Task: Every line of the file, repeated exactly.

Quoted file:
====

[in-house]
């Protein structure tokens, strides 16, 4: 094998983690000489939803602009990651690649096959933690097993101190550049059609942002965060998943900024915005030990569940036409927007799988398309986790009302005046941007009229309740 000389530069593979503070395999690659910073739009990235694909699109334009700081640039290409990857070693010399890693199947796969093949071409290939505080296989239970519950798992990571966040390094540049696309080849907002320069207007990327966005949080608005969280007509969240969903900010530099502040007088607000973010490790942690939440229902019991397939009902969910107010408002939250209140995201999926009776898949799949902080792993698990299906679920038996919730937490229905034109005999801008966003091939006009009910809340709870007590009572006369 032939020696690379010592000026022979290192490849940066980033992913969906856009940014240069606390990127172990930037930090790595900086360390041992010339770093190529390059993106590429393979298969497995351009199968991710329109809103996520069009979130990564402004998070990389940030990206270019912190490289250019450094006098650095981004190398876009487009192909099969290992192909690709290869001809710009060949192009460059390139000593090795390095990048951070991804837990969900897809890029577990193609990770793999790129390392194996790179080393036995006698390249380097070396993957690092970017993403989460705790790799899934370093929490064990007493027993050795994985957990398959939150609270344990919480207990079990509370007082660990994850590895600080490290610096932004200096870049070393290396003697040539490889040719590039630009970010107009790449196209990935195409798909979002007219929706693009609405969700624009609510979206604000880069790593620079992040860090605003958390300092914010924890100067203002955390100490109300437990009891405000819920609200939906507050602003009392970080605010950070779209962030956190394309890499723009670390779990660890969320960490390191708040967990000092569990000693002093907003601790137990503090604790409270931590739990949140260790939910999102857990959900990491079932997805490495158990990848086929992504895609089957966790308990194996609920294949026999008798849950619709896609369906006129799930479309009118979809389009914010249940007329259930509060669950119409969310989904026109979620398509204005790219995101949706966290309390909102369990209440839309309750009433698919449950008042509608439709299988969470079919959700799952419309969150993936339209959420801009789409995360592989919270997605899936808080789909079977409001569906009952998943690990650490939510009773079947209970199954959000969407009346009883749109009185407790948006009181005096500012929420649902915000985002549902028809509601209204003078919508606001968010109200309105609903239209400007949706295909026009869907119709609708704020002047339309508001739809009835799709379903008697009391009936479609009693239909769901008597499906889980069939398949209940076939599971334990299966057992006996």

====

[in-house]
């Protein structure tokens, strides 16, 4: 094998983690000489939803602009990651690649096959933690097993101190550049059609942002965060998943900024915005030990569940036409927007799988398309986790009302005046941007009229309740 000389530069593979503070395999690659910073739009990235694909699109334009700081640039290409990857070693010399890693199947796969093949071409290939505080296989239970519950798992990571966040390094540049696309080849907002320069207007990327966005949080608005969280007509969240969903900010530099502040007088607000973010490790942690939440229902019991397939009902969910107010408002939250209140995201999926009776898949799949902080792993698990299906679920038996919730937490229905034109005999801008966003091939006009009910809340709870007590009572006369 032939020696690379010592000026022979290192490849940066980033992913969906856009940014240069606390990127172990930037930090790595900086360390041992010339770093190529390059993106590429393979298969497995351009199968991710329109809103996520069009979130990564402004998070990389940030990206270019912190490289250019450094006098650095981004190398876009487009192909099969290992192909690709290869001809710009060949192009460059390139000593090795390095990048951070991804837990969900897809890029577990193609990770793999790129390392194996790179080393036995006698390249380097070396993957690092970017993403989460705790790799899934370093929490064990007493027993050795994985957990398959939150609270344990919480207990079990509370007082660990994850590895600080490290610096932004200096870049070393290396003697040539490889040719590039630009970010107009790449196209990935195409798909979002007219929706693009609405969700624009609510979206604000880069790593620079992040860090605003958390300092914010924890100067203002955390100490109300437990009891405000819920609200939906507050602003009392970080605010950070779209962030956190394309890499723009670390779990660890969320960490390191708040967990000092569990000693002093907003601790137990503090604790409270931590739990949140260790939910999102857990959900990491079932997805490495158990990848086929992504895609089957966790308990194996609920294949026999008798849950619709896609369906006129799930479309009118979809389009914010249940007329259930509060669950119409969310989904026109979620398509204005790219995101949706966290309390909102369990209440839309309750009433698919449950008042509608439709299988969470079919959700799952419309969150993936339209959420801009789409995360592989919270997605899936808080789909079977409001569906009952998943690990650490939510009773079947209970199954959000969407009346009883749109009185407790948006009181005096500012929420649902915000985002549902028809509601209204003078919508606001968010109200309105609903239209400007949706295909026009869907119709609708704020002047339309508001739809009835799709379903008697009391009936479609009693239909769901008597499906889980069939398949209940076939599971334990299966057992006996």